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Open standards and the digital age : history, ideology, and networks / Andrew L. Russell.

By: Russell, Andrew L, 1975-.
Material type: materialTypeLabelBookSeries: Cambridge studies in the emergence of global enterprise.Publisher: New York : Cambridge University Press, 2014Description: xvii, 306 p. ; 24 cm.ISBN: 9781107039193; 9781107612044.Subject(s): Standardization -- United States -- History | Information technology -- Standards -- United States -- History | Telecommunication -- Standards -- United States -- History | | Engineering, Electrical April2018Genre/Form: -- Reading bookDDC classification: 602.18 Summary: "How did the idea of openness become the defining principle for the twenty-first-century Information Age? This book answers this question by looking at the history of information networks and paying close attention to the politics of standardization. For much of the twentieth century, information networks such as the monopoly Bell System and the American military's Arpanet were closed systems subject to centralized control. In the 1970s and 1980s, however, engineers in the United States and Europe experimented with design strategies and coordination mechanisms to create new digital networks. In the process, they embraced discourses of "openness" to describe their ideological commitments to entrepreneurship, technological innovation, and participatory democracy. The rhetoric of openness has flourished - for example, in movements for open government, open-source software, and open-access publishing - but such rhetoric also obscures the ways the Internet and other "open" systems still depend heavily on hierarchical forms of control"--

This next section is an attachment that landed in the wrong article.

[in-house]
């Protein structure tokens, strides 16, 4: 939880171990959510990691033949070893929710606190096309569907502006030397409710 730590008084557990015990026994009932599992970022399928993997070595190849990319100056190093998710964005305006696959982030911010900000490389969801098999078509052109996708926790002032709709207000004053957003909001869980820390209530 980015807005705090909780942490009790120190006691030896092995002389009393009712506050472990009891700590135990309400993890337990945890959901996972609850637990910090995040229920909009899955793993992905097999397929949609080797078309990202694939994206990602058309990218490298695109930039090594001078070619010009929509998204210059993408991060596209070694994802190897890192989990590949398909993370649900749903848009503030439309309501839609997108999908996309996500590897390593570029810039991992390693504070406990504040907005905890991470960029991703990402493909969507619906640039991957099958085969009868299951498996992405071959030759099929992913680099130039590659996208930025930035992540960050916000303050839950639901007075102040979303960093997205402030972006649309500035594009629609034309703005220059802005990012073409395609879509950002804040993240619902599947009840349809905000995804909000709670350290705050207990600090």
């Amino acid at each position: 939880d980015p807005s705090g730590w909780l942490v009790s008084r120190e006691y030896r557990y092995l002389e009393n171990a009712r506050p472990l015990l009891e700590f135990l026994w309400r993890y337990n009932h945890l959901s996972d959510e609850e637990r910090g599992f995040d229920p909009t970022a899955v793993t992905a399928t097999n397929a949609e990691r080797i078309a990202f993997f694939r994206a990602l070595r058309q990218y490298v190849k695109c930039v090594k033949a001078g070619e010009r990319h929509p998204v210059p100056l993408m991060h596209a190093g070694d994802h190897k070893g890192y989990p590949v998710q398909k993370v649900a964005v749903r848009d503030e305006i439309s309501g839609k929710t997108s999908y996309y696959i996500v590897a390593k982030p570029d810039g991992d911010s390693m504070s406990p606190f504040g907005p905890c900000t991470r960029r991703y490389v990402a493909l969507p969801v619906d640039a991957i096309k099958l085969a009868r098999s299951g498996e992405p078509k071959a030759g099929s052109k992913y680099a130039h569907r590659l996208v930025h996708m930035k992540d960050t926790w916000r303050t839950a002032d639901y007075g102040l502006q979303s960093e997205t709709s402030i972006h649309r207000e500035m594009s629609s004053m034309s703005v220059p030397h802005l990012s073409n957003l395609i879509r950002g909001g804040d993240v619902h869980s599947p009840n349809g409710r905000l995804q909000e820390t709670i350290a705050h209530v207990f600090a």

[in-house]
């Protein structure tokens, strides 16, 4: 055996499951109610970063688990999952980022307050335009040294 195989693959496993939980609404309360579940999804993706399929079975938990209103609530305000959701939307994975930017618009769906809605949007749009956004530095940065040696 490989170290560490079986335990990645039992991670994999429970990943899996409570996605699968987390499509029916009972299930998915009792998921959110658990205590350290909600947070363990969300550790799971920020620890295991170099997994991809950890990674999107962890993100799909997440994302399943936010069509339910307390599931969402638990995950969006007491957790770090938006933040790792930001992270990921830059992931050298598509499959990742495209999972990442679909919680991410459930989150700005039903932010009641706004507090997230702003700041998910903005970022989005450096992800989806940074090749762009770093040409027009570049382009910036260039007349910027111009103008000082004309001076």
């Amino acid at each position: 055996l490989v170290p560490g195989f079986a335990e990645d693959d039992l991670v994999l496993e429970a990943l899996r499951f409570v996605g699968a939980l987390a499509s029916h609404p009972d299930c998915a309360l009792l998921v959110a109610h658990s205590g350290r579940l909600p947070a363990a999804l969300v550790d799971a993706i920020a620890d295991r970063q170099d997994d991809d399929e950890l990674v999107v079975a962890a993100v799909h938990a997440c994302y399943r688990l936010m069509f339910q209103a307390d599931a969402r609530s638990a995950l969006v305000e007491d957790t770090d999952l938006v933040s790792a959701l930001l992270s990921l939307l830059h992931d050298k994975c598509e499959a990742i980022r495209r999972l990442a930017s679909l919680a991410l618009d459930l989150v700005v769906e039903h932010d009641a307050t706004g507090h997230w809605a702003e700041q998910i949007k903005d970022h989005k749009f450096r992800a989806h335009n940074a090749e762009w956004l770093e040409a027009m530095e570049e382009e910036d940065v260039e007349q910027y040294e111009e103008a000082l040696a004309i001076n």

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Book - Borrowing Book - Borrowing Central Library
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Baccah 602.18 RUS (Browse shelf) Available 000047605
Book - Borrowing Book - Borrowing Central Library
First floor
Baccah 602.18 RUS (Browse shelf) Available 000047606
Book - Borrowing Book - Borrowing Central Library
First floor
Baccah 602.18 RUS (Browse shelf) Available 000047607
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Includes bibliographical references and index.

"How did the idea of openness become the defining principle for the twenty-first-century Information Age? This book answers this question by looking at the history of information networks and paying close attention to the politics of standardization. For much of the twentieth century, information networks such as the monopoly Bell System and the American military's Arpanet were closed systems subject to centralized control. In the 1970s and 1980s, however, engineers in the United States and Europe experimented with design strategies and coordination mechanisms to create new digital networks. In the process, they embraced discourses of "openness" to describe their ideological commitments to entrepreneurship, technological innovation, and participatory democracy. The rhetoric of openness has flourished - for example, in movements for open government, open-source software, and open-access publishing - but such rhetoric also obscures the ways the Internet and other "open" systems still depend heavily on hierarchical forms of control"--

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